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Living Linux

Open Source Beyond Software


Software programs aren't the only thing you can make "open source." This week's column shows you how to apply these principles to any kind of work.

What "open source" means

The term "open source" was first introduced in 1998 as a marketing term for "free software." Some felt that people unfamiliar with free software might confuse it with "freeware," software whose binaries could be copied free of charge. Free software means nothing of the sort, of course; the "free" refers to "freedom," not price. Free software is software published in such a way so that everyone is free to copy it, distribute it, and modify it.

With proprietary software, these freedoms are strictly prohibited -- in accordance with current copyright law, which was formulated in an age when works were normally set and manipulated in a physical form, not as the non-physical data that computers copy and modify.

Free software licensing was developed as a way to work around these failings of copyright law: they permit everyone to copy and modify a work -- but under certain strict terms and conditions which ensure that others can't produce proprietary derivatives, take credit for someone else's work, or otherwise exploit these freedoms.

The Linux kernel is published under the terms of a software license called the GNU General Public License. The GPL "copyleft" has historically been the most popular of these free software licenses.

Software is data

Free software licenses were designed to be used with software programs, a specific kind of work. The open source phenomenon originated with computer software because the computer is what made it possible to make perfect copies of a work -- but even some software programs require other kinds of works for their operation and use.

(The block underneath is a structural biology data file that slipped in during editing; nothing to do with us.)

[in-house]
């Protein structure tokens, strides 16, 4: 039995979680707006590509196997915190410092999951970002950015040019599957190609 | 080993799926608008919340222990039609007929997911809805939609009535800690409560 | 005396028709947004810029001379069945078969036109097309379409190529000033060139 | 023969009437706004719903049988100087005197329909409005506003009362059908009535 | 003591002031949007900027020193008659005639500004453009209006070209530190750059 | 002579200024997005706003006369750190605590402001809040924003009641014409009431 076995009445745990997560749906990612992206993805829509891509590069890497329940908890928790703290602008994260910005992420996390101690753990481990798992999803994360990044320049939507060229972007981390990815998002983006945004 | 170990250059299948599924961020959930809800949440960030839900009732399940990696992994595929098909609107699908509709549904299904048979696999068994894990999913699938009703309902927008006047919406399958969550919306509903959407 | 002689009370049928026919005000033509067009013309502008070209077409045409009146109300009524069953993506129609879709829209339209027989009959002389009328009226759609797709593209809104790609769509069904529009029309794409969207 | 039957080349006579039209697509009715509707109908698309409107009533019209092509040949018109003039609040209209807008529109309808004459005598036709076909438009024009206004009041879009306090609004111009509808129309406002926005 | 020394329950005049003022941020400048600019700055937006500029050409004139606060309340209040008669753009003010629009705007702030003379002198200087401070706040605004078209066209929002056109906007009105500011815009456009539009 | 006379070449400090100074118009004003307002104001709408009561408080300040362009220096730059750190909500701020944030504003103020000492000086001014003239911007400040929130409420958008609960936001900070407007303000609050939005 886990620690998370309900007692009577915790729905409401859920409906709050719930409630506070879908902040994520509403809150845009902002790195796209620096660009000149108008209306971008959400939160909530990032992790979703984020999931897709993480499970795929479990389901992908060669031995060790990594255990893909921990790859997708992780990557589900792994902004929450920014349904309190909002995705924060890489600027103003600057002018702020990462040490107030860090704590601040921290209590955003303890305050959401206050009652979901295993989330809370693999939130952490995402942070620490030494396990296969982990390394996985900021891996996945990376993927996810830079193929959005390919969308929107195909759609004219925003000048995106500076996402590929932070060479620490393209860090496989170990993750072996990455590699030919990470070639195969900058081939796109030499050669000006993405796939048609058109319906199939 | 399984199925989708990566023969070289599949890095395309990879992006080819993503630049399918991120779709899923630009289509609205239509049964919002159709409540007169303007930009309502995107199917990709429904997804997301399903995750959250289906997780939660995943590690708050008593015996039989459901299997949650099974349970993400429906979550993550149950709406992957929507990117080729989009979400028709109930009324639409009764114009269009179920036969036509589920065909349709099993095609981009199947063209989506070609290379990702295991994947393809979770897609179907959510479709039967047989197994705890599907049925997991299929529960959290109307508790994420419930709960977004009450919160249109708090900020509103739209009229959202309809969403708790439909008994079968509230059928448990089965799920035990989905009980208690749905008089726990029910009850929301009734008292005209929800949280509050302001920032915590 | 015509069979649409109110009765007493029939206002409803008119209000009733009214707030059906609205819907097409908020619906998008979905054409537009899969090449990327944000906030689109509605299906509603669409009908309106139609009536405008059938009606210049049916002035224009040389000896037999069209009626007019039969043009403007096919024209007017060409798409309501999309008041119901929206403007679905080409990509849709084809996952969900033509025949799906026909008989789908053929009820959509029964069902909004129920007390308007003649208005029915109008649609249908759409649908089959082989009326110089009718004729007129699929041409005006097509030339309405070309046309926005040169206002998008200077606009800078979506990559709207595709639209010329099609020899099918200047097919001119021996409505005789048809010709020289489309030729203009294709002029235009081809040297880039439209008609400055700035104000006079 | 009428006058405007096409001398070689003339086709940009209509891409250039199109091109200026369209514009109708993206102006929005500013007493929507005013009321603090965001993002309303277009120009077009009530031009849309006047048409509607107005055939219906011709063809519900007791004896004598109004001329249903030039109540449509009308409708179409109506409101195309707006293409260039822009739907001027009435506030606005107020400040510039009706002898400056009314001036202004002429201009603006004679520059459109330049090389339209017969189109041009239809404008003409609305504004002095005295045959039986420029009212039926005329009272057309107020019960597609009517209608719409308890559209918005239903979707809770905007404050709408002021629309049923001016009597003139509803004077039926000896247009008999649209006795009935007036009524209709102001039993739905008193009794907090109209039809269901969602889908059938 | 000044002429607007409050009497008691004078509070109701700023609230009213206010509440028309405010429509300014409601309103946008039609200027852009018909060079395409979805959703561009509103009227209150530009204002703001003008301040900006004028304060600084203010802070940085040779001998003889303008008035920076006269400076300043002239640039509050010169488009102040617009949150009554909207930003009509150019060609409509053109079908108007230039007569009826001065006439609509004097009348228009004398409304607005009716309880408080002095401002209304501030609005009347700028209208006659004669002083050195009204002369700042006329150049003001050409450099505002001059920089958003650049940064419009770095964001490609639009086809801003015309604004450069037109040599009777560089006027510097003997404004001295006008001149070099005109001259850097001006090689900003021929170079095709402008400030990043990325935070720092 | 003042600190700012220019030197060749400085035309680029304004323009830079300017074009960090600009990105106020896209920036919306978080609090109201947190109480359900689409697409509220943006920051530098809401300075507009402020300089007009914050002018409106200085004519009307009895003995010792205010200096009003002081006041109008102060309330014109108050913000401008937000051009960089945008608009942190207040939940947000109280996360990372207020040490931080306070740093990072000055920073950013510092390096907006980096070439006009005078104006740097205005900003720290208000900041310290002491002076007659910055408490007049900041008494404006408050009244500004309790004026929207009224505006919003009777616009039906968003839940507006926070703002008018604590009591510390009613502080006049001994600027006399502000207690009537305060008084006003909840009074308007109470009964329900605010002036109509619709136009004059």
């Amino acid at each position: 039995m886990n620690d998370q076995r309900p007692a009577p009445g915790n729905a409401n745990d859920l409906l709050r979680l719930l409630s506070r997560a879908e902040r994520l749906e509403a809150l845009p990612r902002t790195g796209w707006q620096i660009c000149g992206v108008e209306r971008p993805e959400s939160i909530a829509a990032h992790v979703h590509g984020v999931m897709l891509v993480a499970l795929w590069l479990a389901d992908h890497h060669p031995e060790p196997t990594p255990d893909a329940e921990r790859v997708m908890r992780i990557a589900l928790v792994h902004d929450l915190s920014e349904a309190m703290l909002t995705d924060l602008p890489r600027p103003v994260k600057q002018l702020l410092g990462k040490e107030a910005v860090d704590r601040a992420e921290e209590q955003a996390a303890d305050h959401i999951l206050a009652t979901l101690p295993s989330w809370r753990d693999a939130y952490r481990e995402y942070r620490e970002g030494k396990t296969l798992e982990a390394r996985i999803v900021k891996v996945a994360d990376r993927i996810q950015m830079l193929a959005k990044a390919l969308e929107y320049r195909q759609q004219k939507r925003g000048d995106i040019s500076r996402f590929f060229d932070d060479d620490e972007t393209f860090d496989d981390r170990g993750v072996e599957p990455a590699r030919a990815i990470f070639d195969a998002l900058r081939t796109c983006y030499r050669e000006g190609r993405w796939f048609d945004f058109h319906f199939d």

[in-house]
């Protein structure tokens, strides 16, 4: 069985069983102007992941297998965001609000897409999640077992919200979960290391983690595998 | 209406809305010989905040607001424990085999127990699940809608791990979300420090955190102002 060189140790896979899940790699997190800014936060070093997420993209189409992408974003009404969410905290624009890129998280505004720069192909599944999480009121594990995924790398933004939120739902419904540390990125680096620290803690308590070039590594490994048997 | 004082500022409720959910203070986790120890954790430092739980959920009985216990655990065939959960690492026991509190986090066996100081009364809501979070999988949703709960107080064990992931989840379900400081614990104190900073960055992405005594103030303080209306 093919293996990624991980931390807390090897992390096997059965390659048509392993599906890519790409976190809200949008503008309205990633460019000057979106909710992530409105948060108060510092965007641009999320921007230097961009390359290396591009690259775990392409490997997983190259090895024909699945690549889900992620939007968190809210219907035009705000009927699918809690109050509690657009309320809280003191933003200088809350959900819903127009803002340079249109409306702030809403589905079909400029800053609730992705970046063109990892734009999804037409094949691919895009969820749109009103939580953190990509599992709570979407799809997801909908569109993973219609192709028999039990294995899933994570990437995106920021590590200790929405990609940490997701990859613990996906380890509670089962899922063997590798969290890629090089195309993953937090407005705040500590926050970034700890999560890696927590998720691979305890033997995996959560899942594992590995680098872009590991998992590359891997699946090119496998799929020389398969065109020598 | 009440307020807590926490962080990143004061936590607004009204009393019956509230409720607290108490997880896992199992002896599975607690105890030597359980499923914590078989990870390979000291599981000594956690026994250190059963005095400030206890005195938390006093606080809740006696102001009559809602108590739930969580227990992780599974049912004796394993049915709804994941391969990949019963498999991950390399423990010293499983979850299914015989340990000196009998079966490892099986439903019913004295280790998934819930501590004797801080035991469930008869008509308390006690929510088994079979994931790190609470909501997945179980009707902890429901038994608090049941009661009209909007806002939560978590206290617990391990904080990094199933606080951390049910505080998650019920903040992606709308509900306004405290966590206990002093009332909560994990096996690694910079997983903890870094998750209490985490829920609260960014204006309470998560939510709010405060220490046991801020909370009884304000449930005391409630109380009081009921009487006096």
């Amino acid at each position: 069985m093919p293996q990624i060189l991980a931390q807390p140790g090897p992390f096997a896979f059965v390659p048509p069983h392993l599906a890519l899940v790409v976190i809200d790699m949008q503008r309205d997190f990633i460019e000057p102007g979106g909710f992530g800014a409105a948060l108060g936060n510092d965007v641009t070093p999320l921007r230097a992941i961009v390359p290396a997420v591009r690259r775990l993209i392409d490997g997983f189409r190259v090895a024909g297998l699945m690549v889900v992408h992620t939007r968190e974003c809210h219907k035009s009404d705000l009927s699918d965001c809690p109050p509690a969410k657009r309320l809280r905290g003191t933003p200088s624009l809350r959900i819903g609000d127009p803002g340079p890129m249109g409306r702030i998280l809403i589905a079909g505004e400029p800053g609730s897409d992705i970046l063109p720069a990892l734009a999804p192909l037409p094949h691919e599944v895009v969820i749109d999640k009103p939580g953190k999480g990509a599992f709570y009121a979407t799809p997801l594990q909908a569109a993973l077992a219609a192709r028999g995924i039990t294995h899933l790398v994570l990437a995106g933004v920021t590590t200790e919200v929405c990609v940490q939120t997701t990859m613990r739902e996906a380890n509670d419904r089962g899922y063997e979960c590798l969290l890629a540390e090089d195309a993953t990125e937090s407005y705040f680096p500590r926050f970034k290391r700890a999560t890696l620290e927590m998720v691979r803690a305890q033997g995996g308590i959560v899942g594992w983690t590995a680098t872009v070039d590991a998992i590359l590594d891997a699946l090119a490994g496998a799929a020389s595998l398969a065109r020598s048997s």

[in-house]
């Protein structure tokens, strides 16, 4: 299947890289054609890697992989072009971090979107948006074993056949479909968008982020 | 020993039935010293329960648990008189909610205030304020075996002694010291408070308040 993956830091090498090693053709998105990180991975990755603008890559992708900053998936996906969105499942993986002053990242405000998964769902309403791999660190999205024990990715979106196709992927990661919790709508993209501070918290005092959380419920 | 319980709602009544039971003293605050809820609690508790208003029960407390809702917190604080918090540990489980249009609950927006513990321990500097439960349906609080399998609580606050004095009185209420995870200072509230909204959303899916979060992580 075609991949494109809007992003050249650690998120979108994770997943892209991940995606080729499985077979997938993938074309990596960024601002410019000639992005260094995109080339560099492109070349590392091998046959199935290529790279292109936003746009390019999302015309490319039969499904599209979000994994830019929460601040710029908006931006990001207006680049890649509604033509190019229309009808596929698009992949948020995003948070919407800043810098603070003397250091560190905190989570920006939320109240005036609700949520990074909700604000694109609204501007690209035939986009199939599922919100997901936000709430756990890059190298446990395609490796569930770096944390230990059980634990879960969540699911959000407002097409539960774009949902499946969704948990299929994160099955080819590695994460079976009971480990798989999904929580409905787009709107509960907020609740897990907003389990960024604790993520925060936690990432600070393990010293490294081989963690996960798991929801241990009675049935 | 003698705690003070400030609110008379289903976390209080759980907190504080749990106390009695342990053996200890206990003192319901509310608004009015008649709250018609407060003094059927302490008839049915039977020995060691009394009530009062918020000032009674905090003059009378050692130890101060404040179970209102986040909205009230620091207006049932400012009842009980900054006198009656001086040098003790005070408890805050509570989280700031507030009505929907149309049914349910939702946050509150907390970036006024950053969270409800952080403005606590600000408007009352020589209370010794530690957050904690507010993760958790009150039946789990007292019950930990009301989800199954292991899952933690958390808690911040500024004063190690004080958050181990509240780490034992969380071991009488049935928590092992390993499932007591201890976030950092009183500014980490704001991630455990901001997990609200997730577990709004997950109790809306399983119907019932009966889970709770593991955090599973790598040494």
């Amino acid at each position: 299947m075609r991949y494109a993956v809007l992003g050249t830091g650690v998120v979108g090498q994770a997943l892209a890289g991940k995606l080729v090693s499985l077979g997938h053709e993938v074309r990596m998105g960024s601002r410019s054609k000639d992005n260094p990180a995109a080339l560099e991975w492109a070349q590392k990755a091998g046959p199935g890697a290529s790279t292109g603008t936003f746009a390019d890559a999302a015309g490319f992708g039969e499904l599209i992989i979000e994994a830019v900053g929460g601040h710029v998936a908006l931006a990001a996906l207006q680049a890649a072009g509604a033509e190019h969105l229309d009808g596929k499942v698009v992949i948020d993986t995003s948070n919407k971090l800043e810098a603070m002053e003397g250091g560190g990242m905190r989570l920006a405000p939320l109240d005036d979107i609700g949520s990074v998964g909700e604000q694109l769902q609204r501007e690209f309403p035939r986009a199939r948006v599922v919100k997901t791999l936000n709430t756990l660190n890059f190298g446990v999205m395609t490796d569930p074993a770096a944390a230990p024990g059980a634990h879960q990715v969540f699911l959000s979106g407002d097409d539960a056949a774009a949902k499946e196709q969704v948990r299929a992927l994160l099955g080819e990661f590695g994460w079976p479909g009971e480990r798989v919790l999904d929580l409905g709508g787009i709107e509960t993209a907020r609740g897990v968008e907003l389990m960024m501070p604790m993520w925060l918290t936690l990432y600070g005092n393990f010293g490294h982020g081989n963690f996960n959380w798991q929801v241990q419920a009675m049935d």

For example, the spell tool is used to check spelling. But spell isn't very useful without a dictionary file to check its input against!

There are many non-software components of a computer system -- icons, fonts, images, sound samples, documentation, and certain configuration files, lists and other data all fall into this category; these components are data, but they are not software programs.

Computers have brought about fundamental changes in the way we communicate -- and with this comes the potential for an unprecedented era in human liberty. This can happen when all of the published data in our environment come with the freedoms we currently enjoy with free software.

Lawrence Lessig, author of Code and Other Laws of Cyberspace, recently gave me his thoughts on this:

"Software is content, just as music or film is content," he said. "It gets used to build other software, just as parts of our culture get used to make other parts of our culture. The free software movement has shown us the great value in open code; it should also show us the important value in open content. The same ideals in different domains, for the same important reasons: creativity and innovation."

How to copyleft your work

You can copyleft any kind of work that is recognized by copyright law, provided the work exists in machine-readable form (where identical copies can be made without harm to the original), and provided that you are its copyright holder. If you are the author of a work, then you automatically hold its copyright; you don't need to register your work with the copyright office.

The Design Science License is a generalized "copyleft" license that was designed to be used by the general public for such works.

To apply the DSL to your work, do the following:

In many cases, the source data and the object form of a work will be the same -- this is the case for software programs written in the Perl language, for example. But often, the source data will differ from a given object form. For example, when the object form is an MP3 format file made from a WAV format sample of an analog source, the WAV sample is the source data. For a cropped and manipulated JPEG file of a photograph obtained from a Kodak PhotoCD, the original PhotoCD file is the source data.

By copylefting your work in this manner, you can make it available for the benefit of everyone -- all copies and modifications of your work remain equally as free as the original -- while attribution and artistic integrity is guaranteed.

Michael Stutz was one of the first reporters to cover Linux and the free software movement in the mainstream press.

Read more Living Linux columns.

Copyright © 2009 O'Reilly Media, Inc.